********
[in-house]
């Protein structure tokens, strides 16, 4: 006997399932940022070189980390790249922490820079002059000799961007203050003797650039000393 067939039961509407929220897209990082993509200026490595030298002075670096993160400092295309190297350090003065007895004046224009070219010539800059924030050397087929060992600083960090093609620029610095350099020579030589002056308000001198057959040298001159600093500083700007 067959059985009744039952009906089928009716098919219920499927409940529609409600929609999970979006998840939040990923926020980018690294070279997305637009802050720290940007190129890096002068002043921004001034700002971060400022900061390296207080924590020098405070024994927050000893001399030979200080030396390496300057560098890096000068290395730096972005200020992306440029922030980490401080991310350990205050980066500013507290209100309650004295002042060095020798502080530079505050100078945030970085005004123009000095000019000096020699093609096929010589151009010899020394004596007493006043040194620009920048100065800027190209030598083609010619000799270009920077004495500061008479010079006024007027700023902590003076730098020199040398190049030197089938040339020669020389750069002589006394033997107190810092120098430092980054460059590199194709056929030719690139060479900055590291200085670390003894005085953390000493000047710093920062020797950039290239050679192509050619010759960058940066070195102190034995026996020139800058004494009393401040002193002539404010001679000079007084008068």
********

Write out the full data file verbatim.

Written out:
[in-house]
């Protein structure tokens, strides 16, 4: 006997399932940022070189980390790249922490820079002059000799961007203050003797650039000393 067939039961509407929220897209990082993509200026490595030298002075670096993160400092295309190297350090003065007895004046224009070219010539800059924030050397087929060992600083960090093609620029610095350099020579030589002056308000001198057959040298001159600093500083700007 067959059985009744039952009906089928009716098919219920499927409940529609409600929609999970979006998840939040990923926020980018690294070279997305637009802050720290940007190129890096002068002043921004001034700002971060400022900061390296207080924590020098405070024994927050000893001399030979200080030396390496300057560098890096000068290395730096972005200020992306440029922030980490401080991310350990205050980066500013507290209100309650004295002042060095020798502080530079505050100078945030970085005004123009000095000019000096020699093609096929010589151009010899020394004596007493006043040194620009920048100065800027190209030598083609010619000799270009920077004495500061008479010079006024007027700023902590003076730098020199040398190049030197089938040339020669020389750069002589006394033997107190810092120098430092980054460059590199194709056929030719690139060479900055590291200085670390003894005085953390000493000047710093920062020797950039290239050679192509050619010759960058940066070195102190034995026996020139800058004494009393401040002193002539404010001679000079007084008068």